In the spirit of thematically grouping my photos from my travels, I now present to you photo essay number two: Urban Decay.
This sign was on the wall of a public housing building in uptown New York. I found it fascinating for two reasons, firstly because it speaks to a cold war heritage that we just don’t have or understand in Australia, and secondly, because it was so obviously out of date (probably 1960s) and yet it was still there, within reach of the street for everyone who walked past. I think it says something about the fact that the locals pay it absolutely no attention. While I was taking this photo, a gent who lived in the area asked what I was doing, and when I explained to him, he told me about his experience as a child being taught to duck and cover at school. It was quite surreal.
This wall is right near Times’ Square in Manhattan. I found it interesting that a building in such a populated, high traffic area was not being used for advertising. I also thought that the peeling paint was beautiful.
This pay phone was in a subway station in Manhattan. I love this photo.
This building was also in Memphis, but it was in a poorer area. It felt deserted and kind of desolate in the heat of the summer.
This is the view of a warehouse from my hotel in Memphis. We were within walking distance of the main city area, and from Beale St, the main tourist area, but this warehouse was empty and unused.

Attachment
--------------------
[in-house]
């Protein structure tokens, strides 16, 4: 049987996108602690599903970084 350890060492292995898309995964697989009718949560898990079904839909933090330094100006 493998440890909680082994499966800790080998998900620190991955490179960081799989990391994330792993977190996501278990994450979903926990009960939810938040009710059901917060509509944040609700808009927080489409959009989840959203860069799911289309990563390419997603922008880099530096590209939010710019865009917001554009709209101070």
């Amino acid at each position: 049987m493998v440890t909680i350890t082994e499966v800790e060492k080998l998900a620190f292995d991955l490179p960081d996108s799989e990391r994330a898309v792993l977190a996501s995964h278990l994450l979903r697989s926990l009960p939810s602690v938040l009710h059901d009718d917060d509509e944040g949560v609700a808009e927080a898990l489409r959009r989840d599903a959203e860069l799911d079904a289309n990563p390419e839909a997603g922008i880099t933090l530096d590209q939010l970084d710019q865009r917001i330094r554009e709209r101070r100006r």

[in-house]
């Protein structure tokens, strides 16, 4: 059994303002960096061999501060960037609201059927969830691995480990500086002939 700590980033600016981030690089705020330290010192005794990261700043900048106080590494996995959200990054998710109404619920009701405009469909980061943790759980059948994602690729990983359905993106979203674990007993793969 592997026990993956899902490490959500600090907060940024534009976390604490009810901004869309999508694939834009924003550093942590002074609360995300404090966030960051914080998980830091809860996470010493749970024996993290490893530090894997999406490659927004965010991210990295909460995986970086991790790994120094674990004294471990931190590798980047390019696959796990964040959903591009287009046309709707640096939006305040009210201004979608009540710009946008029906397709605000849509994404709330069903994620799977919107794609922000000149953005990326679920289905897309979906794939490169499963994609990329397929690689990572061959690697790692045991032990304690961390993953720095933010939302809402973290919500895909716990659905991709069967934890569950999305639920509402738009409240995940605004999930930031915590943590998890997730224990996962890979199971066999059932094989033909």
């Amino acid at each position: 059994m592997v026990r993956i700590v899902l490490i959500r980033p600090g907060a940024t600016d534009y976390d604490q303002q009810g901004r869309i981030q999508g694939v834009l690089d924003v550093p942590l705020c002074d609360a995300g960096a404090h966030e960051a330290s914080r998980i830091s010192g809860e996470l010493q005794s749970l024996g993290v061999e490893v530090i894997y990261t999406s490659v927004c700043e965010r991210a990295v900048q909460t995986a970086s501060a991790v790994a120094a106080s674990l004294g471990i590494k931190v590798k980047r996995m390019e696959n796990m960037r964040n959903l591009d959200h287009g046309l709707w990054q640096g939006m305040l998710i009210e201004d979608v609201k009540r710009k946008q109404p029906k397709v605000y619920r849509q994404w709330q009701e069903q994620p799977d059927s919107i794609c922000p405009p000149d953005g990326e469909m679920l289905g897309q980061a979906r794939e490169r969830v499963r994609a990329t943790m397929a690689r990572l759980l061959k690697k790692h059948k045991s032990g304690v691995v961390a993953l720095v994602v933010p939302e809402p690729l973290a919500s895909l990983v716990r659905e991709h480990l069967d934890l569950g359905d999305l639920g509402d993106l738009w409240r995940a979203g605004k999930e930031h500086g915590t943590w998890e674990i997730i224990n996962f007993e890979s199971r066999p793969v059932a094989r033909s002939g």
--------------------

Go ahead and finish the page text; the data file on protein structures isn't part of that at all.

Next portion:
While we were on a river cruise up the Mississippi from New Orleans, we passed a series of docks which were severely damaged. This one looks like it hasn’t been used for a long time, but it could just be a hang-over from Hurricane Katrina that was never cleaned up.
A rusty water tower along the Mississippi.
The other thing I did in New Orleans was go on a swamp tour, the sort where they feed alligators hot dogs and marshmallows over the side of a tin boat. Along the Pearl River, outside of the city and in the middle of the bayou, were a number of houses and recreation structures that had been destroyed by Katrina and had been left to sink into the river. Many of them were accessible only by water and the owners simply didn’t want to repair them.
Still in New Orleans, this is a photos of one of the above ground vaults in St Louis Cemetery #1. Many of the vaults in this cemetery have been restored, but many of them are falling apart, like this one. Generations of people are buried in these vaults, according to the marble face plates. The earliest ones I found, that were still legible, were from 1750s. I still haven’t worked out what the little offerings and markings are, I think it’s a voodoo thing though.
This one is just of a carpark in Austin. I like the peeling paint, the door that leads nowhere, and the discolouration. I suppose there used to be a building where the carpark is.
This pay phone is outside a general store/truck stop along the road on the way to the Grand Canyon. I didn’t test whether the phone worked, but the cobwebs covered in red dust looked a bit like rusty bullet holes from afar.
This is the famous Route 66. It’s empty. Since the US government has improved the interstate system people don’t drive on Route 66 anymore. There are all these little towns dotted along the route, that runs between Chicago and Santa Monica Pier in Los Angeles, that are slowly dying out. We stopped in one, which was full of tourists because it was high season, but I would guess they don’t get much business in the winter months.
I acknowledge that this is not actually decay, it’s more like street art, but I really liked it. It covered an entire wall of a shopping centre in San Diego. I guess it speaks to the concept of changing cityscapes though.